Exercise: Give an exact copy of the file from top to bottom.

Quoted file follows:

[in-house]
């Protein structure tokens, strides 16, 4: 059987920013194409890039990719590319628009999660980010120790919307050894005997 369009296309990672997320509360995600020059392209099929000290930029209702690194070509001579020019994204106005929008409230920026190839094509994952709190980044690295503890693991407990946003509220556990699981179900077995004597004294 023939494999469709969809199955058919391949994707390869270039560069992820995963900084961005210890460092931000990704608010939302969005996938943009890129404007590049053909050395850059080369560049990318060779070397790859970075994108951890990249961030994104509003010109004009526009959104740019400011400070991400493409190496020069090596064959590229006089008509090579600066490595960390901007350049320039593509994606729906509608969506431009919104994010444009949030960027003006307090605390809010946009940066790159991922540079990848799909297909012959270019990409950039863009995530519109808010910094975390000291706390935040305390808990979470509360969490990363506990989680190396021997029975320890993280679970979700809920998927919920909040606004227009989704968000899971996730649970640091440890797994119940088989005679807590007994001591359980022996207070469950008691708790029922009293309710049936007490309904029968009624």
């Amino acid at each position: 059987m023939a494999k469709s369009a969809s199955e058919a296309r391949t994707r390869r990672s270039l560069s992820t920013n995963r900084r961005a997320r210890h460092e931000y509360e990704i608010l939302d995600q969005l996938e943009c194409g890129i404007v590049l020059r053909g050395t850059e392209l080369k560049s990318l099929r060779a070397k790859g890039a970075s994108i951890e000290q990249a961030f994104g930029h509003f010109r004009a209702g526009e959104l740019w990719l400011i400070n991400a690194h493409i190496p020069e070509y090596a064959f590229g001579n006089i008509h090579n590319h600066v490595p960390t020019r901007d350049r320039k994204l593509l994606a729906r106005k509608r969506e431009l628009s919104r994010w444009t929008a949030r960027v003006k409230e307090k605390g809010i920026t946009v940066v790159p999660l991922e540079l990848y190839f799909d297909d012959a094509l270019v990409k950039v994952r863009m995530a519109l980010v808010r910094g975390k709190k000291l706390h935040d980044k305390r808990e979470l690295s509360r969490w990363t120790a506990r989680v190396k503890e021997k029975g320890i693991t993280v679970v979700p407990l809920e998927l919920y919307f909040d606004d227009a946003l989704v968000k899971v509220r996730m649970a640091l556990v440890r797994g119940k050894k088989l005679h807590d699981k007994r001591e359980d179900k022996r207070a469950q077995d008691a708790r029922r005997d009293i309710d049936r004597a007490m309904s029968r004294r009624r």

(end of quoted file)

[in-house]
């Protein structure tokens, strides 16, 4: 059987920013194409890039990719590319628009999660980010120790919307050894005997 369009296309990672997320509360995600020059392209099929000290930029209702690194070509001579020019994204106005929008409230920026190839094509994952709190980044690295503890693991407990946003509220556990699981179900077995004597004294 023939494999469709969809199955058919391949994707390869270039560069992820995963900084961005210890460092931000990704608010939302969005996938943009890129404007590049053909050395850059080369560049990318060779070397790859970075994108951890990249961030994104509003010109004009526009959104740019400011400070991400493409190496020069090596064959590229006089008509090579600066490595960390901007350049320039593509994606729906509608969506431009919104994010444009949030960027003006307090605390809010946009940066790159991922540079990848799909297909012959270019990409950039863009995530519109808010910094975390000291706390935040305390808990979470509360969490990363506990989680190396021997029975320890993280679970979700809920998927919920909040606004227009989704968000899971996730649970640091440890797994119940088989005679807590007994001591359980022996207070469950008691708790029922009293309710049936007490309904029968009624």
């Amino acid at each position: 059987m023939a494999k469709s369009a969809s199955e058919a296309r391949t994707r390869r990672s270039l560069s992820t920013n995963r900084r961005a997320r210890h460092e931000y509360e990704i608010l939302d995600q969005l996938e943009c194409g890129i404007v590049l020059r053909g050395t850059e392209l080369k560049s990318l099929r060779a070397k790859g890039a970075s994108i951890e000290q990249a961030f994104g930029h509003f010109r004009a209702g526009e959104l740019w990719l400011i400070n991400a690194h493409i190496p020069e070509y090596a064959f590229g001579n006089i008509h090579n590319h600066v490595p960390t020019r901007d350049r320039k994204l593509l994606a729906r106005k509608r969506e431009l628009s919104r994010w444009t929008a949030r960027v003006k409230e307090k605390g809010i920026t946009v940066v790159p999660l991922e540079l990848y190839f799909d297909d012959a094509l270019v990409k950039v994952r863009m995530a519109l980010v808010r910094g975390k709190k000291l706390h935040d980044k305390r808990e979470l690295s509360r969490w990363t120790a506990r989680v190396k503890e021997k029975g320890i693991t993280v679970v979700p407990l809920e998927l919920y919307f909040d606004d227009a946003l989704v968000k899971v509220r996730m649970a640091l556990v440890r797994g119940k050894k088989l005679h807590d699981k007994r001591e359980d179900k022996r207070a469950q077995d008691a708790r029922r005997d009293i309710d049936r004597a007490m309904s029968r004294r009624r």